The Case of WeChat and Mobile in China (Larry Chiang’s notes on Connie Chan’s WeChat Theorem)
by Larry Chiang
It is not a thesis paper. Jedi’s write theorem papers RE Sum of some things. As I tweeted:
This will serve as my sequel blog post and live-action notes to Connie Chan’s (http://bit.ly/cchan710) post.
A lot of insight from a VC about ‘WeChat’
– pioneering model of “apps within an app”. Millions (note, not just thousands) of lightweight apps live inside WeChat, much like webpages live on the internet.
– lower frequency but important services like managing credit card statements or utility bills. Such apps are perfectly suited to the “light” app model, because users are spared the trouble of downloading separate native full-featured apps
Why?? WeChat has focused on building a mobile lifestyle — its goal is to address every aspect of its users’ lives, including non-social ones.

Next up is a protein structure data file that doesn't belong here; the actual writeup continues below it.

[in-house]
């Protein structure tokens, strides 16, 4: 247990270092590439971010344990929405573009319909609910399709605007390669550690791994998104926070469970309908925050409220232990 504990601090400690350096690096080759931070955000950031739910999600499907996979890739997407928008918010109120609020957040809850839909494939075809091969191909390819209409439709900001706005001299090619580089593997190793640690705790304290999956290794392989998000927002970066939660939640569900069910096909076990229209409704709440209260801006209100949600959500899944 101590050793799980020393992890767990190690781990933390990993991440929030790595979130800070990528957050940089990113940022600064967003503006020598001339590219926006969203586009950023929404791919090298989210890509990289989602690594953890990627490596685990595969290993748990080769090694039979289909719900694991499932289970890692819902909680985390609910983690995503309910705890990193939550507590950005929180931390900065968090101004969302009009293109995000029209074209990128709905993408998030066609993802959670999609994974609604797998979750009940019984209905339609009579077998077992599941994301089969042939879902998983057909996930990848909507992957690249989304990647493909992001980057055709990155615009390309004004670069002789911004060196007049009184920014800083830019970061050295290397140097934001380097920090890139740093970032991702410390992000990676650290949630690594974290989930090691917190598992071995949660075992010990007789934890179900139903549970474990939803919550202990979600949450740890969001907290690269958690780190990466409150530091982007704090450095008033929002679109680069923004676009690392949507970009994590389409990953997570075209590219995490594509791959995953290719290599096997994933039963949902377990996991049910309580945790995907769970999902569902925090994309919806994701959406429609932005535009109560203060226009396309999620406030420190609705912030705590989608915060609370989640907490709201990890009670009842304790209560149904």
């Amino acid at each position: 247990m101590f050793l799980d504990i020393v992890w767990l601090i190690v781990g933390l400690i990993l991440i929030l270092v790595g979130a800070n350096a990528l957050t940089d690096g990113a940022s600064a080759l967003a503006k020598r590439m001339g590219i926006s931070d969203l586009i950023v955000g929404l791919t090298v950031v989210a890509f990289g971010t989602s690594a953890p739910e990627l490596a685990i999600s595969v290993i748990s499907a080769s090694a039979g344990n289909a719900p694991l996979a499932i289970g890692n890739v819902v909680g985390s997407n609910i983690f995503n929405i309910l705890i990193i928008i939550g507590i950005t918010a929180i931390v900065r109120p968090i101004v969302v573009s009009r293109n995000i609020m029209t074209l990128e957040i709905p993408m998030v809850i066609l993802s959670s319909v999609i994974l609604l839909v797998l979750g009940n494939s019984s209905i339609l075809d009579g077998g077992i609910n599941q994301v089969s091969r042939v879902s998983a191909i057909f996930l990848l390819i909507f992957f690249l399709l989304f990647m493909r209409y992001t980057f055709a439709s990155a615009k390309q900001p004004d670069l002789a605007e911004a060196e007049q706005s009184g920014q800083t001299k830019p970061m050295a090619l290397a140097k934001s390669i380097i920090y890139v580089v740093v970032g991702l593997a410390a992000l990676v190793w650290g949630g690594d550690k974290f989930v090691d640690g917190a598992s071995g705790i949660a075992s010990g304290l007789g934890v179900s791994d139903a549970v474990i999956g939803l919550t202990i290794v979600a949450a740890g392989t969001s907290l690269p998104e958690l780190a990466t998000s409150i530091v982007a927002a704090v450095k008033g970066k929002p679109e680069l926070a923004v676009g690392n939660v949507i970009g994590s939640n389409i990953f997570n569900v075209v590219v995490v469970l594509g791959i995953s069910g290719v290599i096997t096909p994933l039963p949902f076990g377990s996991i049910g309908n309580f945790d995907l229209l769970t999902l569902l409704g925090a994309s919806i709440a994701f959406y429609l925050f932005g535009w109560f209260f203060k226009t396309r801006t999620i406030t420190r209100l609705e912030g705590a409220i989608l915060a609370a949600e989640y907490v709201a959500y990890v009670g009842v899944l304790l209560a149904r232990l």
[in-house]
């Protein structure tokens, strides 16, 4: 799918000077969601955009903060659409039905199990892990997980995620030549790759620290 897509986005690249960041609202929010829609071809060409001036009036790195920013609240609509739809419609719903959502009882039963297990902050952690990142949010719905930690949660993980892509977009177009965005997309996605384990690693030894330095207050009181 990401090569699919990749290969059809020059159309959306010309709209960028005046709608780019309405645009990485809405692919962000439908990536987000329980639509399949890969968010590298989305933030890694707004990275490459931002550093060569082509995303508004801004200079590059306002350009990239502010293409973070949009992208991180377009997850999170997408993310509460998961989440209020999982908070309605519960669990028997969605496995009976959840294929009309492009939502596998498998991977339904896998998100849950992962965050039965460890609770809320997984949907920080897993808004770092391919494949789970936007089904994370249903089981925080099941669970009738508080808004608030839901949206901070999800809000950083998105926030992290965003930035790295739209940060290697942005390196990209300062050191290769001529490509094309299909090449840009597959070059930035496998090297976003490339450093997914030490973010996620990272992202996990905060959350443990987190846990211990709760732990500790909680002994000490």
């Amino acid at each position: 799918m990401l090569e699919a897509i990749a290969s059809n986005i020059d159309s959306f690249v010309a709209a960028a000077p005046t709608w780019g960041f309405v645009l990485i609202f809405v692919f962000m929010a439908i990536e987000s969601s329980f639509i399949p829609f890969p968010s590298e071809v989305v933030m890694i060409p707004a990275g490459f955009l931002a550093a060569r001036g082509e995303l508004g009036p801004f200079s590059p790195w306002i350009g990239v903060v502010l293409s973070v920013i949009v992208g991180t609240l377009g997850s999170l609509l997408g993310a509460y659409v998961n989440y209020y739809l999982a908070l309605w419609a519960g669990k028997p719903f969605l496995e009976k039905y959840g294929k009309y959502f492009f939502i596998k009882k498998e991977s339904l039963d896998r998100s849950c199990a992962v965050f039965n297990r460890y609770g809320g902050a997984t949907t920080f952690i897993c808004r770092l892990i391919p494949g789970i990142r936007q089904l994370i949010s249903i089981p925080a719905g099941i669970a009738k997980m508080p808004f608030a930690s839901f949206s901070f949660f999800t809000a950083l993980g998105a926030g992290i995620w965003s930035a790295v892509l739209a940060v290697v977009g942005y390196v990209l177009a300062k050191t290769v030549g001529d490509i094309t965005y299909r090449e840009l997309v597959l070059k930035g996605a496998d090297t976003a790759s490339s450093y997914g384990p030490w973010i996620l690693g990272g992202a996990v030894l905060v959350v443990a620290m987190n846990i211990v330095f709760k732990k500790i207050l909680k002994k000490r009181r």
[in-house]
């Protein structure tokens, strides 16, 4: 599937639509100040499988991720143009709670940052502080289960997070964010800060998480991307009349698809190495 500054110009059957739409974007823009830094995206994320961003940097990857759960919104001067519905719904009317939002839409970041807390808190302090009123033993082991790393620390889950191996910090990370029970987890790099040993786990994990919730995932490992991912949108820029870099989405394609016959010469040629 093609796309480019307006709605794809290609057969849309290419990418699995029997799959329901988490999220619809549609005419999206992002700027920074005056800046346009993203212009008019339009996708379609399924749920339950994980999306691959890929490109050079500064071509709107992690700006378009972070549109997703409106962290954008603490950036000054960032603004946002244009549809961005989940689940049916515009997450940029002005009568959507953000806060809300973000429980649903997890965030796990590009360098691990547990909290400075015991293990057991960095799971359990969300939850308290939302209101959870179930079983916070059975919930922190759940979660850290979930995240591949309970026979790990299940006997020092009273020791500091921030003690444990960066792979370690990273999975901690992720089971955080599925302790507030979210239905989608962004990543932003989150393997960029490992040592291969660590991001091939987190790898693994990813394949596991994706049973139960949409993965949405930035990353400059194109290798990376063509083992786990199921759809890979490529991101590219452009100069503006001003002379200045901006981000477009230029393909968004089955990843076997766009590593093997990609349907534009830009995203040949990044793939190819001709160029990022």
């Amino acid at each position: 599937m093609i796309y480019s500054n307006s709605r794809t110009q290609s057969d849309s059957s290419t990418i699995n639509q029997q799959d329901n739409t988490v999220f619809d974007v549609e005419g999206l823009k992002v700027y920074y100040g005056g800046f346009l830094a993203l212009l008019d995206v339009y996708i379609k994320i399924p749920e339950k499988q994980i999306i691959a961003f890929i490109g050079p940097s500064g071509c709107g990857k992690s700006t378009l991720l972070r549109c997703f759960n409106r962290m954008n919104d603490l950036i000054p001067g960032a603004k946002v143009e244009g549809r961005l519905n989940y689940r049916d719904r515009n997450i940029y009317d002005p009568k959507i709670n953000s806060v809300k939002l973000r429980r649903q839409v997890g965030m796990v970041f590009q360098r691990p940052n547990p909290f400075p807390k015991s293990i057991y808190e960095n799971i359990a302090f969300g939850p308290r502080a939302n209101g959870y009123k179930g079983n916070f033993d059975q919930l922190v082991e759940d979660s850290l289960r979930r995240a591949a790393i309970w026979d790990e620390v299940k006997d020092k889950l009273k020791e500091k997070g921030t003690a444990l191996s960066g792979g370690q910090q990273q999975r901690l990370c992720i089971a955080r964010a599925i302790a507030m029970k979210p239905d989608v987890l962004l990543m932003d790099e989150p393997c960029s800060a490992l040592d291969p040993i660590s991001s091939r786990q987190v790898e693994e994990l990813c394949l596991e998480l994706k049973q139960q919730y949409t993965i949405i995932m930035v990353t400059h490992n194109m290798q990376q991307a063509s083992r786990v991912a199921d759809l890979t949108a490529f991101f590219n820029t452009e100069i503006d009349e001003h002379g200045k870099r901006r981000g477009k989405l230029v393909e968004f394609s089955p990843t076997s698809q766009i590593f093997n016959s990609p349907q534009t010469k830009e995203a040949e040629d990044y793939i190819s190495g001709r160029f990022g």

This post is all about WeChat, but it’s also about more than just WeChat. While seemingly just a messaging app, WeChat is actually more of a portal, a platform, and even a mobile operating system depending on how you look at it.
Much has been written about WeChat in the context of messaging app trends, but few outside of China really understand how it works — and how it can pull off what for many companies (and countries) is still a far-off vision of a world managed entirely through our smartphones. Many of WeChat’s most interesting features — such as access to city services — are not even visible to users outside of China. So why should people outside of China even care about WeChat? The first and most obvious reason is that it points to where Facebook and other messaging apps could head. Second, WeChat indicates where the future…
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